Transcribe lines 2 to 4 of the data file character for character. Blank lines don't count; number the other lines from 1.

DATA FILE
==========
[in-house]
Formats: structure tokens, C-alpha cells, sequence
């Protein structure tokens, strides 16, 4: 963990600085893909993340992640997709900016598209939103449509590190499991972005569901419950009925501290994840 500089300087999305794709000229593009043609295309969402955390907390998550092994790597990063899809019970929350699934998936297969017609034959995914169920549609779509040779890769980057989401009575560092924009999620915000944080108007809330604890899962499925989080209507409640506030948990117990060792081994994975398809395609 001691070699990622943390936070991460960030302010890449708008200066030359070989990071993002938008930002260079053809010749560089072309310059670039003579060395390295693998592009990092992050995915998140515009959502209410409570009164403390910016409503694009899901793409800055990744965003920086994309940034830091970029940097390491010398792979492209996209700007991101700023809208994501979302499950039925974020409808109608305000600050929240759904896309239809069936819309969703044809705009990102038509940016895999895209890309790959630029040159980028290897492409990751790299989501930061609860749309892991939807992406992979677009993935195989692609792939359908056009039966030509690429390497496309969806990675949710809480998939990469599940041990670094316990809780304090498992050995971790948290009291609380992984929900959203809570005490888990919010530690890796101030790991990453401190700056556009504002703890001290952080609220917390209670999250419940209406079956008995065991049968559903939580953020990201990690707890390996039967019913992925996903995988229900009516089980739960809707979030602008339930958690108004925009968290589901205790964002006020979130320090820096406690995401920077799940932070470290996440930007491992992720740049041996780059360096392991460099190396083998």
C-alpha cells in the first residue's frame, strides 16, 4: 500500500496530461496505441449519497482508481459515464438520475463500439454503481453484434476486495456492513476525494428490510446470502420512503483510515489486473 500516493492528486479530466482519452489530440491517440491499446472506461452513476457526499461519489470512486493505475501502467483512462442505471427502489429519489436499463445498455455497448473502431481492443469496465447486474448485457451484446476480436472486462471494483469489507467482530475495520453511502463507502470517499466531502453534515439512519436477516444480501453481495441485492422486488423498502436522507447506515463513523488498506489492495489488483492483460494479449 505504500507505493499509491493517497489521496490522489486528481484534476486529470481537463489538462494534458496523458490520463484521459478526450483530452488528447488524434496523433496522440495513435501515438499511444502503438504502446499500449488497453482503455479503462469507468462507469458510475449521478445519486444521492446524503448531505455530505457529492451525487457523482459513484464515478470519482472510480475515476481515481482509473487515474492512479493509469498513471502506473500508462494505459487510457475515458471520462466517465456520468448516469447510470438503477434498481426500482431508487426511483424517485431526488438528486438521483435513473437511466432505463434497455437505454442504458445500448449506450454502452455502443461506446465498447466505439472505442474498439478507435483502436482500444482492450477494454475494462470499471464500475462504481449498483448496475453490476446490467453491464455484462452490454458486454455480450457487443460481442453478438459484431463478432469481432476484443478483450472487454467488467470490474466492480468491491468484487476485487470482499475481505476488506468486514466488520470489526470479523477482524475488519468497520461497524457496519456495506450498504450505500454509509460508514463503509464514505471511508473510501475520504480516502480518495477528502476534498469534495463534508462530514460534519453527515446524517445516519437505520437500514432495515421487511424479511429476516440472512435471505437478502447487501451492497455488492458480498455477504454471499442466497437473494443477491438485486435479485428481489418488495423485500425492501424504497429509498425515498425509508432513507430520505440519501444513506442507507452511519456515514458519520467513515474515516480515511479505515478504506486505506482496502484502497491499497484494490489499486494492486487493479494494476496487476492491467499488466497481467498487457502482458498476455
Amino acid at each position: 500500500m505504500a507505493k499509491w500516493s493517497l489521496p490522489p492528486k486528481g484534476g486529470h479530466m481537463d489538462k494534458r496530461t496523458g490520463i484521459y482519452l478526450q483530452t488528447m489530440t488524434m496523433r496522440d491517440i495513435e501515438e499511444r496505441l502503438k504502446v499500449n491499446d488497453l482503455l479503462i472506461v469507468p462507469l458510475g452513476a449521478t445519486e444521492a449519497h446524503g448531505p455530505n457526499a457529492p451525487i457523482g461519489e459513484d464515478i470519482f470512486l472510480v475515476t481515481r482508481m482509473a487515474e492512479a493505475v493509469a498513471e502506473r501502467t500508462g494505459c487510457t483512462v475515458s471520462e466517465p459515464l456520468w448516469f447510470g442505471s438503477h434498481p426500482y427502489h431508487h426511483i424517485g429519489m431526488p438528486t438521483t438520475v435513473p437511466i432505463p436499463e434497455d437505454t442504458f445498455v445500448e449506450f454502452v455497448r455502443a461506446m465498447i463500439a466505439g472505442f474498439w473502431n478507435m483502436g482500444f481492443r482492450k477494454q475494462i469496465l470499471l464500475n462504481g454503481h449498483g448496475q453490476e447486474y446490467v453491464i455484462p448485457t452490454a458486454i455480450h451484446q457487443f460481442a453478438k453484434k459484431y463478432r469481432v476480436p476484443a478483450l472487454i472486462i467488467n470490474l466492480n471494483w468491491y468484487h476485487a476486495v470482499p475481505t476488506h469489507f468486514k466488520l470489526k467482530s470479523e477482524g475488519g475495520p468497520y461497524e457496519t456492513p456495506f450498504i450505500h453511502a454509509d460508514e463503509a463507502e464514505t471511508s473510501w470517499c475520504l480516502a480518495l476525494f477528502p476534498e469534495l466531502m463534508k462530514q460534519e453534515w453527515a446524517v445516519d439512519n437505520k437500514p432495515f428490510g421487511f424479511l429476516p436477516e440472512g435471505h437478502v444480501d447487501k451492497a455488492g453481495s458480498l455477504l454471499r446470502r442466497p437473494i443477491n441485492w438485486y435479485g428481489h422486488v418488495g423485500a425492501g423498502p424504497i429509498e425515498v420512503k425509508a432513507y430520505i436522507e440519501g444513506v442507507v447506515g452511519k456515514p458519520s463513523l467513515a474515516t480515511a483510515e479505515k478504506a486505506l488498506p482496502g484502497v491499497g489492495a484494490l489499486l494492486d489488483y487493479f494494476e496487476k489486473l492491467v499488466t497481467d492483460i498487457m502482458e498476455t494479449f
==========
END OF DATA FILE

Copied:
Formats: structure tokens, C-alpha cells, sequence
């Protein structure tokens, strides 16, 4: 963990600085893909993340992640997709900016598209939103449509590190499991972005569901419950009925501290994840 500089300087999305794709000229593009043609295309969402955390907390998550092994790597990063899809019970929350699934998936297969017609034959995914169920549609779509040779890769980057989401009575560092924009999620915000944080108007809330604890899962499925989080209507409640506030948990117990060792081994994975398809395609 001691070699990622943390936070991460960030302010890449708008200066030359070989990071993002938008930002260079053809010749560089072309310059670039003579060395390295693998592009990092992050995915998140515009959502209410409570009164403390910016409503694009899901793409800055990744965003920086994309940034830091970029940097390491010398792979492209996209700007991101700023809208994501979302499950039925974020409808109608305000600050929240759904896309239809069936819309969703044809705009990102038509940016895999895209890309790959630029040159980028290897492409990751790299989501930061609860749309892991939807992406992979677009993935195989692609792939359908056009039966030509690429390497496309969806990675949710809480998939990469599940041990670094316990809780304090498992050995971790948290009291609380992984929900959203809570005490888990919010530690890796101030790991990453401190700056556009504002703890001290952080609220917390209670999250419940209406079956008995065991049968559903939580953020990201990690707890390996039967019913992925996903995988229900009516089980739960809707979030602008339930958690108004925009968290589901205790964002006020979130320090820096406690995401920077799940932070470290996440930007491992992720740049041996780059360096392991460099190396083998």
C-alpha cells in the first residue's frame, strides 16, 4: 500500500496530461496505441449519497482508481459515464438520475463500439454503481453484434476486495456492513476525494428490510446470502420512503483510515489486473 500516493492528486479530466482519452489530440491517440491499446472506461452513476457526499461519489470512486493505475501502467483512462442505471427502489429519489436499463445498455455497448473502431481492443469496465447486474448485457451484446476480436472486462471494483469489507467482530475495520453511502463507502470517499466531502453534515439512519436477516444480501453481495441485492422486488423498502436522507447506515463513523488498506489492495489488483492483460494479449 505504500507505493499509491493517497489521496490522489486528481484534476486529470481537463489538462494534458496523458490520463484521459478526450483530452488528447488524434496523433496522440495513435501515438499511444502503438504502446499500449488497453482503455479503462469507468462507469458510475449521478445519486444521492446524503448531505455530505457529492451525487457523482459513484464515478470519482472510480475515476481515481482509473487515474492512479493509469498513471502506473500508462494505459487510457475515458471520462466517465456520468448516469447510470438503477434498481426500482431508487426511483424517485431526488438528486438521483435513473437511466432505463434497455437505454442504458445500448449506450454502452455502443461506446465498447466505439472505442474498439478507435483502436482500444482492450477494454475494462470499471464500475462504481449498483448496475453490476446490467453491464455484462452490454458486454455480450457487443460481442453478438459484431463478432469481432476484443478483450472487454467488467470490474466492480468491491468484487476485487470482499475481505476488506468486514466488520470489526470479523477482524475488519468497520461497524457496519456495506450498504450505500454509509460508514463503509464514505471511508473510501475520504480516502480518495477528502476534498469534495463534508462530514460534519453527515446524517445516519437505520437500514432495515421487511424479511429476516440472512435471505437478502447487501451492497455488492458480498455477504454471499442466497437473494443477491438485486435479485428481489418488495423485500425492501424504497429509498425515498425509508432513507430520505440519501444513506442507507452511519456515514458519520467513515474515516480515511479505515478504506486505506482496502484502497491499497484494490489499486494492486487493479494494476496487476492491467499488466497481467498487457502482458498476455